4. Staff Meetings

Staff meetings don’t have to be a one-sided affair where either management delivers a stern warning or celebrates an exceeded sales target. Staff meetings can also be effective collaborations when workers are encouraged to participate and have their say. Eg, at an open safety forum at the end of a staff meeting, outdoor staff complain that empty fuel drums are being repeatedly left outside on the ground (without bunding) or caps. These drums have chemical residue and are still flammable and potentially explosive. 

REMEMBER: Merely updating a group of workers AFTER you have purchased and installed a set of flammable liquids cabinets is NOT workplace consultation.  

 

Effective workplace consultation 

Effective workplace consultation exists when workers are genuinely involved in decision making and feel confident that their contributions are valued by the organisation. Examples include: 

  • There are mechanisms in place for workers to report safety issues — or when things are not working. Eg, the light in the flammable liquids store is not working, staff and contractors in the area know exactly how to report the fault. 
  • When things get reported (or flagged during an audit inspection), they get fixed promptly. Eg, a worker’s eye guard is dropped, and the eye pieces now have scratch marks, the eye guard is immediately replaced.  
  • Health and Safety Representatives (HSR’s) are given the time and resources they need to fully represent the safety issues in their work areas. Eg, HSR representatives from the chemical stores are given 2 weeks’ notice before a consultative meeting and are able to attend during paid work time. 
  • Workers are advised of the outcome of consultation meetings and projects. Eg, workers at the chemical drum decanting station were interviewed when management was deciding whether to continue hand-pouring or purchase drum caddies. A follow-up meeting was held to announce the purchase of drum caddy’s and the fundamental reasons behind the decision.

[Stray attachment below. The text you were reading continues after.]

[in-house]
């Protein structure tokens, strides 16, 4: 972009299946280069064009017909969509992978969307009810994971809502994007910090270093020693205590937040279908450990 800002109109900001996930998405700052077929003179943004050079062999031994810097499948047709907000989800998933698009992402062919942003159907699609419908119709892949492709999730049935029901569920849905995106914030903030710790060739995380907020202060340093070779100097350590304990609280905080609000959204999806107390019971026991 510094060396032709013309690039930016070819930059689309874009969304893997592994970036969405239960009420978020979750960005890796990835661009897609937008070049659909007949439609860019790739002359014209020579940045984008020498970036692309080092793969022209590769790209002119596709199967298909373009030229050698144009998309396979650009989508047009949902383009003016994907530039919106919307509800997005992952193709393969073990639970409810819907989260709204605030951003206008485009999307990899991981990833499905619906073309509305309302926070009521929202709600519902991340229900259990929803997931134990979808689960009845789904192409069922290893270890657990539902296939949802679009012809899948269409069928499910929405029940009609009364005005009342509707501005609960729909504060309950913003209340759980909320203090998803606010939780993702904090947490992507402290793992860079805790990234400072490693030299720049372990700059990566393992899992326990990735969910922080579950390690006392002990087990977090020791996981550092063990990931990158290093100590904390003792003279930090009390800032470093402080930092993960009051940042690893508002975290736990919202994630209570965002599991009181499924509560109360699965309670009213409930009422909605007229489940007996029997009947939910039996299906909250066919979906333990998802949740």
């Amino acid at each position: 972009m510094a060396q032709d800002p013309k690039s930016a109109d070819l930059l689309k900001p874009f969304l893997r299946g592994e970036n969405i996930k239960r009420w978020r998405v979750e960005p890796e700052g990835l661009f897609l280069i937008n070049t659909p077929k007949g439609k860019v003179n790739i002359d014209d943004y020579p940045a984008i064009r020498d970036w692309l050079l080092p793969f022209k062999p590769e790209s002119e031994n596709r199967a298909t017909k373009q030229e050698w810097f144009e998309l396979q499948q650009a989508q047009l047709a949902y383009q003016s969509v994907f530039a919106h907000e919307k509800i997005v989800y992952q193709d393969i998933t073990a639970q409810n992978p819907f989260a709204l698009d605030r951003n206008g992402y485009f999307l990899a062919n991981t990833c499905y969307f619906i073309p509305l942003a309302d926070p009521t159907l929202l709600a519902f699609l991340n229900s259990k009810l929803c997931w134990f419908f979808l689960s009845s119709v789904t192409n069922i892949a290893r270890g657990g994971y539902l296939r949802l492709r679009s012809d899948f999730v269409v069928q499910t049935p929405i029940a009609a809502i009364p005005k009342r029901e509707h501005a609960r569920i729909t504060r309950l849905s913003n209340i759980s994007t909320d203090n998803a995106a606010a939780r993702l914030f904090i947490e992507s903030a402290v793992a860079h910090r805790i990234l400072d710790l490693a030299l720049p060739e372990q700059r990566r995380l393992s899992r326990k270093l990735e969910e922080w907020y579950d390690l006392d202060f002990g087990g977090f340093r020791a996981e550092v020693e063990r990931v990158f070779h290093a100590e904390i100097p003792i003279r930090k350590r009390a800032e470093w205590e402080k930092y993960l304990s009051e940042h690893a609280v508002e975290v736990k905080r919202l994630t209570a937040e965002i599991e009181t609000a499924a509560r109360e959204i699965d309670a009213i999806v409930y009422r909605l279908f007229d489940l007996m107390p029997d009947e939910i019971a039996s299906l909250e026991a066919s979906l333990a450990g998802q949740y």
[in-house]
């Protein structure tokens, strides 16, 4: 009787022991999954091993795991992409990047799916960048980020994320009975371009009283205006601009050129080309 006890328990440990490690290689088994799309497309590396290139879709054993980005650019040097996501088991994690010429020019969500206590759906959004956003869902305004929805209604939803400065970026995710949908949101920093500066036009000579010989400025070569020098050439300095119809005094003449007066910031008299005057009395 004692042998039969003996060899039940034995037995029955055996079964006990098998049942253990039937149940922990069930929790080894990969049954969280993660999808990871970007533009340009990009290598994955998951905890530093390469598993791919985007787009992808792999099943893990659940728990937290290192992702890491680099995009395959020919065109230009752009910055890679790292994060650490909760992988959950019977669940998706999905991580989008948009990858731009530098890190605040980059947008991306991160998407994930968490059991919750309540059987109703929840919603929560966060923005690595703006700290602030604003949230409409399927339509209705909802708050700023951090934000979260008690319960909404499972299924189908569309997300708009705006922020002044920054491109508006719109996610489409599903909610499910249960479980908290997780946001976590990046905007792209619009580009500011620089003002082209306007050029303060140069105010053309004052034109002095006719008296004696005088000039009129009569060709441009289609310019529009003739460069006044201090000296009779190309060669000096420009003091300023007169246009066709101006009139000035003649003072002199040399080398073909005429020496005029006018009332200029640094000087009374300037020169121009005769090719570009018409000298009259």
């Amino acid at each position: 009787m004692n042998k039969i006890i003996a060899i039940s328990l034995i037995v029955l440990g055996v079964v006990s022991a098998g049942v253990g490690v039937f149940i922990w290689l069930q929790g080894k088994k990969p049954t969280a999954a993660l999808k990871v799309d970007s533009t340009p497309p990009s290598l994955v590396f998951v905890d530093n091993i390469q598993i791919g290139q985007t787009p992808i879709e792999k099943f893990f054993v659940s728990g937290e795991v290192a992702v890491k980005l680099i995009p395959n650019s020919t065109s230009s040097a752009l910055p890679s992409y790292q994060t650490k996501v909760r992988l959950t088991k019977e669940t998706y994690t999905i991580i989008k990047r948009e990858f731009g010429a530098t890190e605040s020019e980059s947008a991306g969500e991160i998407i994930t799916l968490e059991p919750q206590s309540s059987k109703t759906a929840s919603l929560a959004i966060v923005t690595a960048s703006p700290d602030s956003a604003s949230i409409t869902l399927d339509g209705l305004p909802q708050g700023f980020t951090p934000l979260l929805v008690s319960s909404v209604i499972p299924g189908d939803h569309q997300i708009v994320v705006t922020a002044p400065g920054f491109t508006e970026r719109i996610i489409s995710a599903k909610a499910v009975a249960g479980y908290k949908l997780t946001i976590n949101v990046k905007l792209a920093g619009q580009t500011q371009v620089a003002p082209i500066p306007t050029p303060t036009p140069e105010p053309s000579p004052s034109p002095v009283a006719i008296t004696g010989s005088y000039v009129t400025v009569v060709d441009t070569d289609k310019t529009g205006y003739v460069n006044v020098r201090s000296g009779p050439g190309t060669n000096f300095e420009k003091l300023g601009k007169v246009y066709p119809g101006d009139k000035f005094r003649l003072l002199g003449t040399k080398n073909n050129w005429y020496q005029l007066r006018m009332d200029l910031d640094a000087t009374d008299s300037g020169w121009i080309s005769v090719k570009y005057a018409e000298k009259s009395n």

IMPORTANT: For workplace consultation to be effective, workers must feel they can be fully honest about health and safety issues without fear or reprisal or repercussions from management and co-workers. 

 

Next steps 

We always recommend carrying out a risk assessment which involves your workers before selecting and installing Class 3 Flammable Liquids cabinets. To learn more about how safety cabinets which have been manufactured according to AS1940:2017 –- The storage and handling of flammable and combustible liquids meet all the principles of good work design, please download our detailed eBook Essential Considerations When Storing Flammable Liquids Indoors. Download and read it today, it’s completely free. 

Essential Considerations when Storing Flammable Liquids Indoors download Free eBook

Walter Ingles

Walter Ingles Compliance Specialist

Walter is STOREMASTA’s Dangerous Goods Storage Specialist. He helps organisations reduce risk and improve efficiencies in the storage and management of dangerous goods and hazardous chemicals.